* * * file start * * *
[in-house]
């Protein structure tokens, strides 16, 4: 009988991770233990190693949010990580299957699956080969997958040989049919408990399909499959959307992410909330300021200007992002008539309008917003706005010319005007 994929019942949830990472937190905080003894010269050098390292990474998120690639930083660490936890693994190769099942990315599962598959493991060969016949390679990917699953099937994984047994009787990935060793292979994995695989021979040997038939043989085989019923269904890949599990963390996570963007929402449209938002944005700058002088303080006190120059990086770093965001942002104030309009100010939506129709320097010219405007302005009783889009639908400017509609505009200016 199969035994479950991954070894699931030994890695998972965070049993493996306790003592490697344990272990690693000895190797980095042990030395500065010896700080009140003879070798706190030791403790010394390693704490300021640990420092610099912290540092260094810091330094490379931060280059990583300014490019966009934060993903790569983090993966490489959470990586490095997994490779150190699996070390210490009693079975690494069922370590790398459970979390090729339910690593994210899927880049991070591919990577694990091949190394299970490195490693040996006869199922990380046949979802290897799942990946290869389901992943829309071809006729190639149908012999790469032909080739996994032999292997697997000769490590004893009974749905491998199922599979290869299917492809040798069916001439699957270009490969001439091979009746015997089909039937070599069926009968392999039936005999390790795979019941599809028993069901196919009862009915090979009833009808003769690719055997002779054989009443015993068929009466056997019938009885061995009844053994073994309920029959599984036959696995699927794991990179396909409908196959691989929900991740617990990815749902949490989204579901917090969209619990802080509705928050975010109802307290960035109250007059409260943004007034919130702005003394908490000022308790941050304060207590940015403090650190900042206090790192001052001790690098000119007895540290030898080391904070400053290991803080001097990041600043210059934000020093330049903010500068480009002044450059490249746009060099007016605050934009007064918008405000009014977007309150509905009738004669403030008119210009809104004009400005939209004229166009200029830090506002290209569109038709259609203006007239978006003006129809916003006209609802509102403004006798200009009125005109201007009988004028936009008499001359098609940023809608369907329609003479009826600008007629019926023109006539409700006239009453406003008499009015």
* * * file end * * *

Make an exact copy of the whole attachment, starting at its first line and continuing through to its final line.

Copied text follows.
[in-house]
């Protein structure tokens, strides 16, 4: 009988991770233990190693949010990580299957699956080969997958040989049919408990399909499959959307992410909330300021200007992002008539309008917003706005010319005007 994929019942949830990472937190905080003894010269050098390292990474998120690639930083660490936890693994190769099942990315599962598959493991060969016949390679990917699953099937994984047994009787990935060793292979994995695989021979040997038939043989085989019923269904890949599990963390996570963007929402449209938002944005700058002088303080006190120059990086770093965001942002104030309009100010939506129709320097010219405007302005009783889009639908400017509609505009200016 199969035994479950991954070894699931030994890695998972965070049993493996306790003592490697344990272990690693000895190797980095042990030395500065010896700080009140003879070798706190030791403790010394390693704490300021640990420092610099912290540092260094810091330094490379931060280059990583300014490019966009934060993903790569983090993966490489959470990586490095997994490779150190699996070390210490009693079975690494069922370590790398459970979390090729339910690593994210899927880049991070591919990577694990091949190394299970490195490693040996006869199922990380046949979802290897799942990946290869389901992943829309071809006729190639149908012999790469032909080739996994032999292997697997000769490590004893009974749905491998199922599979290869299917492809040798069916001439699957270009490969001439091979009746015997089909039937070599069926009968392999039936005999390790795979019941599809028993069901196919009862009915090979009833009808003769690719055997002779054989009443015993068929009466056997019938009885061995009844053994073994309920029959599984036959696995699927794991990179396909409908196959691989929900991740617990990815749902949490989204579901917090969209619990802080509705928050975010109802307290960035109250007059409260943004007034919130702005003394908490000022308790941050304060207590940015403090650190900042206090790192001052001790690098000119007895540290030898080391904070400053290991803080001097990041600043210059934000020093330049903010500068480009002044450059490249746009060099007016605050934009007064918008405000009014977007309150509905009738004669403030008119210009809104004009400005939209004229166009200029830090506002290209569109038709259609203006007239978006003006129809916003006209609802509102403004006798200009009125005109201007009988004028936009008499001359098609940023809608369907329609003479009826600008007629019926023109006539409700006239009453406003008499009015």